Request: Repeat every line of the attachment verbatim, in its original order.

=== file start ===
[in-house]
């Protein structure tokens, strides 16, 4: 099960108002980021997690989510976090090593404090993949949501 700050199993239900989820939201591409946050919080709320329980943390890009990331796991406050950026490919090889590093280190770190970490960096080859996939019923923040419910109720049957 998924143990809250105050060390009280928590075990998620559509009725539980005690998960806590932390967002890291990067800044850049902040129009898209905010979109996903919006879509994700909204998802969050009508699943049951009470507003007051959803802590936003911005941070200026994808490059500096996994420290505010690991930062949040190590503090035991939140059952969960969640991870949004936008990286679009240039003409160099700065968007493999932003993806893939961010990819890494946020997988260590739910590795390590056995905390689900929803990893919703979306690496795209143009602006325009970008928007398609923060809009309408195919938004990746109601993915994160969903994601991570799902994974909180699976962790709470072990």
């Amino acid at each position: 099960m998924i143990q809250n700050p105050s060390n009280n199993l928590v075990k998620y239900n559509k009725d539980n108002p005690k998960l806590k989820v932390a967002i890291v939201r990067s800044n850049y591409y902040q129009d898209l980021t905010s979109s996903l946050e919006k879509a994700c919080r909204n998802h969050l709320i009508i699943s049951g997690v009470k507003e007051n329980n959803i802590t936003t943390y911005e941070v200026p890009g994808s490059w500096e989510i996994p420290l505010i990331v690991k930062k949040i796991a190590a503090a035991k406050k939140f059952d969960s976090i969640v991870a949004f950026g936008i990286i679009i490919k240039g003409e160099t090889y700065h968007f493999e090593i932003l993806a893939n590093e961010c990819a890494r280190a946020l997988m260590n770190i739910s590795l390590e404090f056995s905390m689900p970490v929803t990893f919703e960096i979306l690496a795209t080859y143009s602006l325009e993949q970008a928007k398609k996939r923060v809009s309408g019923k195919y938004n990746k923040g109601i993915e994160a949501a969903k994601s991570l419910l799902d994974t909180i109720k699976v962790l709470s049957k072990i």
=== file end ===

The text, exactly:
[in-house]
């Protein structure tokens, strides 16, 4: 099960108002980021997690989510976090090593404090993949949501 700050199993239900989820939201591409946050919080709320329980943390890009990331796991406050950026490919090889590093280190770190970490960096080859996939019923923040419910109720049957 998924143990809250105050060390009280928590075990998620559509009725539980005690998960806590932390967002890291990067800044850049902040129009898209905010979109996903919006879509994700909204998802969050009508699943049951009470507003007051959803802590936003911005941070200026994808490059500096996994420290505010690991930062949040190590503090035991939140059952969960969640991870949004936008990286679009240039003409160099700065968007493999932003993806893939961010990819890494946020997988260590739910590795390590056995905390689900929803990893919703979306690496795209143009602006325009970008928007398609923060809009309408195919938004990746109601993915994160969903994601991570799902994974909180699976962790709470072990």
């Amino acid at each position: 099960m998924i143990q809250n700050p105050s060390n009280n199993l928590v075990k998620y239900n559509k009725d539980n108002p005690k998960l806590k989820v932390a967002i890291v939201r990067s800044n850049y591409y902040q129009d898209l980021t905010s979109s996903l946050e919006k879509a994700c919080r909204n998802h969050l709320i009508i699943s049951g997690v009470k507003e007051n329980n959803i802590t936003t943390y911005e941070v200026p890009g994808s490059w500096e989510i996994p420290l505010i990331v690991k930062k949040i796991a190590a503090a035991k406050k939140f059952d969960s976090i969640v991870a949004f950026g936008i990286i679009i490919k240039g003409e160099t090889y700065h968007f493999e090593i932003l993806a893939n590093e961010c990819a890494r280190a946020l997988m260590n770190i739910s590795l390590e404090f056995s905390m689900p970490v929803t990893f919703e960096i979306l690496a795209t080859y143009s602006l325009e993949q970008a928007k398609k996939r923060v809009s309408g019923k195919y938004n990746k923040g109601i993915e994160a949501a969903k994601s991570l419910l799902d994974t909180i109720k699976v962790l709470s049957k072990i």